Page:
In going with this simple-minded “racism is bad” tale, Oscar voters passed over Ang Lee’s revisionist cowboy love story Brokeback Mountain, Bennett Miller’s masterful biopic Capote, George Clooney’s enthralling Murrow vs. McCarthy tale Good Night and Good Luck, and Steven Spielberg’s difficult but rewarding Munich. It’s not just that the less-deserving nominee won; at the 78th Academy Awards, the worst nominee (by leaps and bounds) won. Me and Oscar still hang out every once and while, but we haven’t been the same since.
(I also agree that Robert Benigni winning Best Actor for that despicable Holocaust denial movie from 1998 was ridiculous.)
A quick update to my Feb 17 entry — UNI announced today they will be closing Price Lab effective July 1. No word on how many students will be transitioning over to the CF school district. From what I’ve read, any closure would require state legislation, so that’s the next thing to watch for, to see if that can be done by this summer.
Aside from Valley Lutheran (a quick web search didn’t reveal how many students they have), it will be odd having only one high school in Cedar Falls. No more *snort* inter-city rivalries!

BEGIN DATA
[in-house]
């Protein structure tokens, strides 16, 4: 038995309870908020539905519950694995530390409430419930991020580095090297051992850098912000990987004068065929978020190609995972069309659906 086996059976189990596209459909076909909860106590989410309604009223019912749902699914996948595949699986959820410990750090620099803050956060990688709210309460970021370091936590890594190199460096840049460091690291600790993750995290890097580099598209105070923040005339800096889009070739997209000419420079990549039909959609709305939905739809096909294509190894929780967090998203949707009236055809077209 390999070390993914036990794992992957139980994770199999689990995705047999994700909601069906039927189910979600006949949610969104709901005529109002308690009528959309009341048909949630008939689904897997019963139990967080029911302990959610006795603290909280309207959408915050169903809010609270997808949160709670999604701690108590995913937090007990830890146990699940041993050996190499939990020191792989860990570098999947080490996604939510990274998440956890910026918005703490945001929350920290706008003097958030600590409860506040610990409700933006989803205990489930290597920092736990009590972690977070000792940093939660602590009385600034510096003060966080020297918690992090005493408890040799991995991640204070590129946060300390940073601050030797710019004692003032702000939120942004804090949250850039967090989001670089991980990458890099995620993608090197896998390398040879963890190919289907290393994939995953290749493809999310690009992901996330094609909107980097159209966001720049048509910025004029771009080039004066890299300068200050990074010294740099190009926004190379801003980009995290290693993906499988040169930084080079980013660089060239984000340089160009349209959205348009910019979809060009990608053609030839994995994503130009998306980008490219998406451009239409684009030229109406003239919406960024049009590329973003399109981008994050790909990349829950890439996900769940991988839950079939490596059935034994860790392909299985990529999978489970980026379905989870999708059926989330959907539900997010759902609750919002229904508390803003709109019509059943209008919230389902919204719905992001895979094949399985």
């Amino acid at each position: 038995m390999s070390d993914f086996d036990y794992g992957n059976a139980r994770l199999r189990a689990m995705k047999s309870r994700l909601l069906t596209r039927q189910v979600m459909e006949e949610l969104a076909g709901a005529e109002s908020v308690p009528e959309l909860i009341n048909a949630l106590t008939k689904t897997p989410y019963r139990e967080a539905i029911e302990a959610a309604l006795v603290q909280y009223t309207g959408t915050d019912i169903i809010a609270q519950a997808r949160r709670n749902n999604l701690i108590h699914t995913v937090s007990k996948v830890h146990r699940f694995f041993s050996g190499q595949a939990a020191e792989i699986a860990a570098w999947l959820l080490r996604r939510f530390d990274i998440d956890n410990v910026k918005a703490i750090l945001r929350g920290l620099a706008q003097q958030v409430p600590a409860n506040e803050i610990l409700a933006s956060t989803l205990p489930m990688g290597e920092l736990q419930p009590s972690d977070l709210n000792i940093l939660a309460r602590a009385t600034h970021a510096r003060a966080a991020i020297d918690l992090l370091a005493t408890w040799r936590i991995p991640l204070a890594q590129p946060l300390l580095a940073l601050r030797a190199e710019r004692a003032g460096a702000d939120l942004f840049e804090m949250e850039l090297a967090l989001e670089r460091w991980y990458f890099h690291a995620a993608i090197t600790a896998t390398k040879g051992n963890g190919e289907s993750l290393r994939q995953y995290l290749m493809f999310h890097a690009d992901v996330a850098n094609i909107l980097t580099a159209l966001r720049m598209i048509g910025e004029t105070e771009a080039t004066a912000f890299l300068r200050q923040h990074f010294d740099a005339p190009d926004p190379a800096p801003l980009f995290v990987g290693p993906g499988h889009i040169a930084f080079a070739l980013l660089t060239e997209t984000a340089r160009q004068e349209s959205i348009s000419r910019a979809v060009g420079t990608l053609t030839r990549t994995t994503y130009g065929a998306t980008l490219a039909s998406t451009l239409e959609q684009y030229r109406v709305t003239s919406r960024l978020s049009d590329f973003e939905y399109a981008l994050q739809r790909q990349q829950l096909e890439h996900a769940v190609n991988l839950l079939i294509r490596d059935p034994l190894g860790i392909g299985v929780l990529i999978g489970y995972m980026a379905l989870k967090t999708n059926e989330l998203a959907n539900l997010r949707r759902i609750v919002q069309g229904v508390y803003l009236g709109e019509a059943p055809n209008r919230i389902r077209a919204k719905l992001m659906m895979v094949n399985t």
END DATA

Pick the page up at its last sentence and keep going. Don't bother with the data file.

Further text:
I have no idea. A helluva lot. Too many. But probably not enough.
In the 10th grade Steve McCrea lent me his VHS copy of “Taxi Driver” to watch to aid in my research on designing a better Alcatraz, which was my second semester LAE project. That led to him lending me copies of other movies — “Blade Runner”, “Apocalypse Now”, “Straw Dogs”, “Papillon”, et cetera — which transitioned into a junior- and senior-year independent study on cinematic violence. McCrea and other ALPHA students helped me draft a film studies list; movies that had been been deemed “classics” as well as a separate list of films whose violence could be vouched for by a few upperclassmen (namely Dan K. and Elijah D.). I also obtained a copy of a similar “must-see” list from Andrea, containing titles to 400 similarly-acclaimed classics. I still have both of these lists, saved in a binder.